Most people bring bottles of red wine when we have gatherings in our home. Generally, we are chardonnay drinkers. As a happy result, we now have several bottles of red wine scattered around our kitchen countertops.
Yesterday, I pulled half of a small organic chicken out of the freezer to thaw. I buy whole chickens, cut them up, and freeze what I don't use. Last night, as I cut the chicken into small appropriate serving portions, the surrounding red wine bottles stared me down, screaming for a coq au vin. Although I adore the long slow aromatic braise of coq au vin, cock stewed in red wine surrendered to the squawking of my pantry and produce bin. I had things that needed to be used. Daikon radish, navel oranges, red bell pepper, snow peas, oyster mushrooms, carrots, asparagus, onions, garlic, and ginger morphed the dreamy coq au vin into an asian inspired honey, orange, and soy glazed chicken with strir fried vegetables.
Coq au vin could wait. Let the sticky begin.
Because I love slicing, dicing, and chopping things, it was very straightforward and simple. Although I was in mise en place heaven, it was a bit time consuming. Thankfully, Michael kept my wine glass full throughout the process.
After seasoning the chicken with salt, pepper, and chinese five spice powder ( a sensual ground blend of cinnamon, star anise, fennel, cloves, and ginger), I dredged the pieces through egg wash and cornstarch before carefully placing them in sizzling peanut oil to brown. Midway through, before the chicken was deeply browned, I tossed carrots, onions, fresh ginger, and garlic into the pot to caramelize with the chicken.
I deglazed the pot with 1 cup of fresh squeezed orange juice to pick up the crunchy flavor fond stuck to the bottom and let it reduce by half. After the orange juice reduced, coating the chicken, I added 1/2 cup orange blossom honey, 1/2 cup dark soy sauce, and 2 cups of chicken stock. No salt needed. I clamped the lid on the heavy dutch oven and slid the bubbling concoction into a 350 degree oven to braise for an hour.
While the chicken simmered away, I thinly sliced red bell peppers, carrots, snow peas, daikon radish, asparagus, onion, garlic, and ginger, setting them aside. Before adding it to the vegetables, I gently pulled the soft lacy oyster mushroom apart into feathery pieces.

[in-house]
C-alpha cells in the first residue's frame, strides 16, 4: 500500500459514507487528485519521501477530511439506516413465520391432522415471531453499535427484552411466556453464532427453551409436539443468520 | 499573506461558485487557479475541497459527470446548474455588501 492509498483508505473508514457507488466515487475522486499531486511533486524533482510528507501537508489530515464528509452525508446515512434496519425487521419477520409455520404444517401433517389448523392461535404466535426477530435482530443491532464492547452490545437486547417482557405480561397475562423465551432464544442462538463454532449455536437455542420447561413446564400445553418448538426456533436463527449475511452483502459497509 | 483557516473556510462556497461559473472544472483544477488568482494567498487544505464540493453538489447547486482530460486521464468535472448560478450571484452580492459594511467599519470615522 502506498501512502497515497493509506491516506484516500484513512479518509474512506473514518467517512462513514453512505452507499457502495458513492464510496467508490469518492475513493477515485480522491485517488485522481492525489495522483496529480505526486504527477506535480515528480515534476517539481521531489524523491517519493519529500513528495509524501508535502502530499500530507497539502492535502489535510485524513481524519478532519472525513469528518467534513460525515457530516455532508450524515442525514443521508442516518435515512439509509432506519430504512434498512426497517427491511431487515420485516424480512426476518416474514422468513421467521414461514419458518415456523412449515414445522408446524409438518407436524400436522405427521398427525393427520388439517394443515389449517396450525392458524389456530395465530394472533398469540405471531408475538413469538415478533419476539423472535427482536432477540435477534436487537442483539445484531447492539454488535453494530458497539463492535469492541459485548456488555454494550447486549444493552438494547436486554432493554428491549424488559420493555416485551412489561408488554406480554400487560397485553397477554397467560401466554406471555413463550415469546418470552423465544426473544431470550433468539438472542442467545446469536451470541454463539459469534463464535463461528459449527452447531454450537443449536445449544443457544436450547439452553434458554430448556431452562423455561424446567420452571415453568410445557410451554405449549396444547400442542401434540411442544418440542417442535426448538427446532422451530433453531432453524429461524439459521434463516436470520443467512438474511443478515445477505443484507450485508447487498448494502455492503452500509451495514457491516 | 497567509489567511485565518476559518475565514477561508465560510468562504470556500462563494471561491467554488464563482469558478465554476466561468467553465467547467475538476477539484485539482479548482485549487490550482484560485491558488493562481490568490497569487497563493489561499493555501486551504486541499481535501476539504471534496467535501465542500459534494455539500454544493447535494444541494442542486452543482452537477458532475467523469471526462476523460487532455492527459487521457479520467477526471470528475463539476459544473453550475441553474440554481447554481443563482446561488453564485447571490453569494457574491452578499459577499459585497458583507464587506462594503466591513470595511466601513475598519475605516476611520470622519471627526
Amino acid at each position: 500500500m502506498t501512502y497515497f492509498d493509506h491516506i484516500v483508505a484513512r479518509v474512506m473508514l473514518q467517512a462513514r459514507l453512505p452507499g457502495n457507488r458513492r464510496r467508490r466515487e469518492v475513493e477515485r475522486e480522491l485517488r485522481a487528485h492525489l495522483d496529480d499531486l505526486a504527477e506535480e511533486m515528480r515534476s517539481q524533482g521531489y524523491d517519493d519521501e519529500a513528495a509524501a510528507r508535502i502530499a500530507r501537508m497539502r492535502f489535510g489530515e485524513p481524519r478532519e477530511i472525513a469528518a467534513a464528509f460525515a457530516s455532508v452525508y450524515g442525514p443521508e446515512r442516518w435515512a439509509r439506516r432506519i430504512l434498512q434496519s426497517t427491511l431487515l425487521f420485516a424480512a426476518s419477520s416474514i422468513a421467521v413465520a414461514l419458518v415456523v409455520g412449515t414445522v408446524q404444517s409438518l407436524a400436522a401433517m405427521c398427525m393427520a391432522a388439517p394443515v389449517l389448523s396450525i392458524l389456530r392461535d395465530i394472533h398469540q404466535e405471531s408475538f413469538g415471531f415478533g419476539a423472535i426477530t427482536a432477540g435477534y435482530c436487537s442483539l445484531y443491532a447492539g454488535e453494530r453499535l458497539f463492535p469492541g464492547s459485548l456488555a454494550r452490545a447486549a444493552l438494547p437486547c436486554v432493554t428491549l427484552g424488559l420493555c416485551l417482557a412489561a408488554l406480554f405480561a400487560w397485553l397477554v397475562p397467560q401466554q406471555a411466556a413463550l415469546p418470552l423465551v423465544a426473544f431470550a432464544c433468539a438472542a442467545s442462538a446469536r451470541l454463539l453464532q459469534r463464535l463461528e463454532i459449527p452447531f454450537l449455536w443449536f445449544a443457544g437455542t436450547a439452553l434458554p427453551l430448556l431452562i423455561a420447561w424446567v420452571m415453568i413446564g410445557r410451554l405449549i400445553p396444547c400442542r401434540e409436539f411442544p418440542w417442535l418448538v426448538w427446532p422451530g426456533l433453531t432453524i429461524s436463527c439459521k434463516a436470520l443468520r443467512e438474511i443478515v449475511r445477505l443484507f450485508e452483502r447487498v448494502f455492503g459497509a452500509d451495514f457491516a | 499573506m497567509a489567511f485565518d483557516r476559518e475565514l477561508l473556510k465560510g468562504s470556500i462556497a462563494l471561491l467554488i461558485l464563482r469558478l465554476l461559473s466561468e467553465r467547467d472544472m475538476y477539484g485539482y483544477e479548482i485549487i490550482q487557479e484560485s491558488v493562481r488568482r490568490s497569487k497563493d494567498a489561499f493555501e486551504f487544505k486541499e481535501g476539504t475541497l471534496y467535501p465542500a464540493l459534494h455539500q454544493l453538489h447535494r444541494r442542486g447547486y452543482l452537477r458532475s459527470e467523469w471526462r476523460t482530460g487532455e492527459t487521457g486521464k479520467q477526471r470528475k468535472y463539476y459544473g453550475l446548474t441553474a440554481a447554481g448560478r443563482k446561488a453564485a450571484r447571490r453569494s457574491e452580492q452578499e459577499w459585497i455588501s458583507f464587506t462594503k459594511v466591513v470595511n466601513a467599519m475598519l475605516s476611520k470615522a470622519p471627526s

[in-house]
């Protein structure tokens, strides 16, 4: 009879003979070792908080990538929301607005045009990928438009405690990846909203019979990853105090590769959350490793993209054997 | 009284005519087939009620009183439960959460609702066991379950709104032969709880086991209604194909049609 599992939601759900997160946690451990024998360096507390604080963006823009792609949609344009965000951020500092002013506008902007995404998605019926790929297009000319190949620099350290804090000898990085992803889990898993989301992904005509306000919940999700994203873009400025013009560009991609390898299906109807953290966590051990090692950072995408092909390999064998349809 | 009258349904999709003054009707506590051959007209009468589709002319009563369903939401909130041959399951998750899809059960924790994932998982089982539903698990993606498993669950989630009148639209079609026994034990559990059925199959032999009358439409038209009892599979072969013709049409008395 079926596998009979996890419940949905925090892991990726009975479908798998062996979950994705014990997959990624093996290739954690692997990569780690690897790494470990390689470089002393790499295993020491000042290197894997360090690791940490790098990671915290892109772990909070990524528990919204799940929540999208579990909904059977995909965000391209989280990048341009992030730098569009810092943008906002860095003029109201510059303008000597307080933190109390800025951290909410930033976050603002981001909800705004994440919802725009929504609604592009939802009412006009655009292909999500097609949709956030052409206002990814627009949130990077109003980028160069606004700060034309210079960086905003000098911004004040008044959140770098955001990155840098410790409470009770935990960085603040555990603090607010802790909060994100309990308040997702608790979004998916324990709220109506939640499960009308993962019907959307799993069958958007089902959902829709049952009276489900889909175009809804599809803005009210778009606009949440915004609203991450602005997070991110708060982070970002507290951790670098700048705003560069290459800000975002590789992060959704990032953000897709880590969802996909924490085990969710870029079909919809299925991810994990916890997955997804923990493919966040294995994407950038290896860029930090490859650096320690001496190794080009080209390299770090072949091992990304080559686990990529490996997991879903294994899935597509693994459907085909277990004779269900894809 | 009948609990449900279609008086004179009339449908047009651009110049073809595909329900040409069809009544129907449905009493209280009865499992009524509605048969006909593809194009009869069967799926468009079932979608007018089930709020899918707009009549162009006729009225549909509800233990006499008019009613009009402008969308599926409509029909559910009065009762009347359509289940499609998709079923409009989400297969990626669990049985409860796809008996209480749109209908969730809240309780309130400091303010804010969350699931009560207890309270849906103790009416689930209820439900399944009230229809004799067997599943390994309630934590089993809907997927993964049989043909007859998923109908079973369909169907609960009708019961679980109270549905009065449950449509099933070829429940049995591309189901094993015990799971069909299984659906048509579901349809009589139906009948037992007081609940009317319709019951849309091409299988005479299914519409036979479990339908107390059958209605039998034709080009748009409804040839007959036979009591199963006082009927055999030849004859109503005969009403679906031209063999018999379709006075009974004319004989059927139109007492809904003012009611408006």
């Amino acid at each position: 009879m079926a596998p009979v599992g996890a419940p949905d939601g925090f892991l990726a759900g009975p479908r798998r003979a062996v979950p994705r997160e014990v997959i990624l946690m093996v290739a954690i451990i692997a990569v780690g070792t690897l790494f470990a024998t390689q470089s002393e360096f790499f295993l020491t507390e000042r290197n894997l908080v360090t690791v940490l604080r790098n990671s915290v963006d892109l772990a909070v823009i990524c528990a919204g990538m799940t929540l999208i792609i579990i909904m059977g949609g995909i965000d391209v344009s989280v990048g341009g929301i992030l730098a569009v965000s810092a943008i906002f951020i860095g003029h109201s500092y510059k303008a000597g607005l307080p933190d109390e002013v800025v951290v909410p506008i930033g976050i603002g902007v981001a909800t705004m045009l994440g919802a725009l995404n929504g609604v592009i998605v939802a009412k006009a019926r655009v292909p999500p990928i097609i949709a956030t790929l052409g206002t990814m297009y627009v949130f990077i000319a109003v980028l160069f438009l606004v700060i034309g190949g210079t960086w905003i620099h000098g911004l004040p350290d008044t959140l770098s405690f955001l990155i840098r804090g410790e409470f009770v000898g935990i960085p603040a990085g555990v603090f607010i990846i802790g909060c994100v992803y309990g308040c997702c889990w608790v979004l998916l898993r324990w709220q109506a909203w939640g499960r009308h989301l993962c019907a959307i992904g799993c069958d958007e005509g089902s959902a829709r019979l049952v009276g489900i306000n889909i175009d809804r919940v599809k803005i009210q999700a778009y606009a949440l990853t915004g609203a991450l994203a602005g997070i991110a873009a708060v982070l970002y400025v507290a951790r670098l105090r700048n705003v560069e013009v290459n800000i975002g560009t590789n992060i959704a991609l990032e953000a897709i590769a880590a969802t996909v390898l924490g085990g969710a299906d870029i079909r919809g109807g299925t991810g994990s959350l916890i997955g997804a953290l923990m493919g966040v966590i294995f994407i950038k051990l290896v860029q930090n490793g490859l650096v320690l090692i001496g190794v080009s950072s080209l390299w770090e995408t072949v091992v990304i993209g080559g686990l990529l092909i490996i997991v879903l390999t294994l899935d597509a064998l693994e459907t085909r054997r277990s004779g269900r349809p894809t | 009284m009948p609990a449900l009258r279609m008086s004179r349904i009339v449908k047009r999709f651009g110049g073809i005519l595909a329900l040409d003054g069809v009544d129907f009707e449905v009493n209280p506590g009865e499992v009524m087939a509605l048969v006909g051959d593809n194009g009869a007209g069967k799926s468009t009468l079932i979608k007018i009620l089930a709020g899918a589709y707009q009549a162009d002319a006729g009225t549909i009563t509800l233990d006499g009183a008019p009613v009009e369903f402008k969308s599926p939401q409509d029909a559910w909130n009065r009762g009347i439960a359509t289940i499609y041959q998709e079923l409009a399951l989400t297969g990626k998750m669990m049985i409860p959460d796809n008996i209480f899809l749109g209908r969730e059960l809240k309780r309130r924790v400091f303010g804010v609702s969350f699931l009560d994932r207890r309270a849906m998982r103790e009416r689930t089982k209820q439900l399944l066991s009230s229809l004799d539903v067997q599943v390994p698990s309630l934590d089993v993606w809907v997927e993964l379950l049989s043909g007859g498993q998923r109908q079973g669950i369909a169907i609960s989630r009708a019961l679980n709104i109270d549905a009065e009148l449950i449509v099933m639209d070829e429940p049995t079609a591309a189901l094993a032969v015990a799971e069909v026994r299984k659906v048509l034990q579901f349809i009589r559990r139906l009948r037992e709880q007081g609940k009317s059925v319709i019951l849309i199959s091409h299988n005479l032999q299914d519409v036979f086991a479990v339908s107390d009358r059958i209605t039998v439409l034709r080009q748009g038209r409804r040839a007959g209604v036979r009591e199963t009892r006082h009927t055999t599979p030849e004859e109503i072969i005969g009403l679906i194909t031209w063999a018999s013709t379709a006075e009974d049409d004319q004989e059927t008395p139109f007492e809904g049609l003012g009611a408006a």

The slow braising aroma of honey, orange, soy sauce, and chicken was intoxicating.
After an hour slipped by, along with a gorgeous bottle of organically grown Releaf shiraz, I pulled the hot pot from the oven, carefully removed the chicken,, slid the pieces back into the oven to crisp from the braise, and reduced the braising liquid into a heavenly sticky glaze.
While the chicken crisped and the glaze glazed, I cranked a skillet until smoking hot with 1 tablespoon of peanut oil and tossed in the vegetables to flash stir fry. It went fast.
I bunched fresh watercress onto our plates and topped it with buttered rice.
I dropped the chicken back into the reduced sticky glaze, turning them over several times to thoroughly drape before tumbling the pieces over the rice and watercress. I scattered the vegetables around the chicken with drizzles of toasted sesame oil and a showering of untoasted sesame seeds.
There seemed to be an enormous amount of vegetables. Apparently, I got carried away with the dicing and slicing, resulting in a beautiful plate of sauteed vegetables complelety enveloping small sticky chicken bites.
There were so many balanced layers of flavor. The bright vegetables were snappingly crisp against the moist tender chicken, melding nutty sesame inflused flavor with sweet honey, salty soy, and bitter orange. Watercress exploded with spicy mouth-cleansing bitter wetness. With such big flavors bouncing around, the buttered rice calmed the circus with soothing softness.
The chicken was fantastic. Small bites of gutteral gluttony. That being said, it was dwarfed by the onslaught